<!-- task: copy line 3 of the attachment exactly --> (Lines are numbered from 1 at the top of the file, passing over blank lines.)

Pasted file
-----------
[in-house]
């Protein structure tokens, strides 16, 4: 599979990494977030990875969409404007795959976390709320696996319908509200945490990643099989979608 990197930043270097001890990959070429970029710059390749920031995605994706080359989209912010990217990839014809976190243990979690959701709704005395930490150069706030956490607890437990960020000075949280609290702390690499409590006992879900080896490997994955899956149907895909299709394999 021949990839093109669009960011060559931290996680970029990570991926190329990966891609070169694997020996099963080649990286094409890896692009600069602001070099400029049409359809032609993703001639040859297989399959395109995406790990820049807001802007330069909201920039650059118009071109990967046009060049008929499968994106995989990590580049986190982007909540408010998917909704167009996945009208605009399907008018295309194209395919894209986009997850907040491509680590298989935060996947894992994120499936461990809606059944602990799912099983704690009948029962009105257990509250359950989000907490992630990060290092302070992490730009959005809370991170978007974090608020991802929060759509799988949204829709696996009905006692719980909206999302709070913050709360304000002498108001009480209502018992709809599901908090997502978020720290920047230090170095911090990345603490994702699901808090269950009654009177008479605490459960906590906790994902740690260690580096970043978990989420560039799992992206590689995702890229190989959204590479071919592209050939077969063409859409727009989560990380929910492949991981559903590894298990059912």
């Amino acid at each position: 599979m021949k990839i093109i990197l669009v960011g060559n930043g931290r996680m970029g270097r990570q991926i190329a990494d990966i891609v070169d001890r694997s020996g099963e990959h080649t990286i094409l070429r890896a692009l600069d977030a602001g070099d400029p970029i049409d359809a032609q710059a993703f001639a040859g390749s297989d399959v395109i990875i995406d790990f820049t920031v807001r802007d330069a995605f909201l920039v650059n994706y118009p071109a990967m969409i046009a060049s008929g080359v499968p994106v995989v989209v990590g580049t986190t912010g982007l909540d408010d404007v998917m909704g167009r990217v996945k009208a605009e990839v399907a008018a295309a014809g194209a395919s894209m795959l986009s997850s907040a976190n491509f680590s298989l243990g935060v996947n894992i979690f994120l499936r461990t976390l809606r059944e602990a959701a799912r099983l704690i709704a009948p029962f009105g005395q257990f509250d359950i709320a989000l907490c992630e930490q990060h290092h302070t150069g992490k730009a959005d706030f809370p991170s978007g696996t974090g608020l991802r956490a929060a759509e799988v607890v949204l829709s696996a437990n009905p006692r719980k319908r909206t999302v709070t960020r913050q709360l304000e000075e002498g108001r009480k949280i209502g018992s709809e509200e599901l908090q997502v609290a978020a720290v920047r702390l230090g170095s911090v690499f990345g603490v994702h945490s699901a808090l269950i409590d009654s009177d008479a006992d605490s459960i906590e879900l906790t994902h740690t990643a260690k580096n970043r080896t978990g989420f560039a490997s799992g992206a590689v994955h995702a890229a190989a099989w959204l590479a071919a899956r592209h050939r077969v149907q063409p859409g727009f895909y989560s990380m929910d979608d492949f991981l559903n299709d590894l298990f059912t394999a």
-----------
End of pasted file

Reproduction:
């Amino acid at each position: 599979m021949k990839i093109i990197l669009v960011g060559n930043g931290r996680m970029g270097r990570q991926i190329a990494d990966i891609v070169d001890r694997s020996g099963e990959h080649t990286i094409l070429r890896a692009l600069d977030a602001g070099d400029p970029i049409d359809a032609q710059a993703f001639a040859g390749s297989d399959v395109i990875i995406d790990f820049t920031v807001r802007d330069a995605f909201l920039v650059n994706y118009p071109a990967m969409i046009a060049s008929g080359v499968p994106v995989v989209v990590g580049t986190t912010g982007l909540d408010d404007v998917m909704g167009r990217v996945k009208a605009e990839v399907a008018a295309a014809g194209a395919s894209m795959l986009s997850s907040a976190n491509f680590s298989l243990g935060v996947n894992i979690f994120l499936r461990t976390l809606r059944e602990a959701a799912r099983l704690i709704a009948p029962f009105g005395q257990f509250d359950i709320a989000l907490c992630e930490q990060h290092h302070t150069g992490k730009a959005d706030f809370p991170s978007g696996t974090g608020l991802r956490a929060a759509e799988v607890v949204l829709s696996a437990n009905p006692r719980k319908r909206t999302v709070t960020r913050q709360l304000e000075e002498g108001r009480k949280i209502g018992s709809e509200e599901l908090q997502v609290a978020a720290v920047r702390l230090g170095s911090v690499f990345g603490v994702h945490s699901a808090l269950i409590d009654s009177d008479a006992d605490s459960i906590e879900l906790t994902h740690t990643a260690k580096n970043r080896t978990g989420f560039a490997s799992g992206a590689v994955h995702a890229a190989a099989w959204l590479a071919a899956r592209h050939r077969v149907q063409p859409g727009f895909y989560s990380m929910d979608d492949f991981l559903n299709d590894l298990f059912t394999a």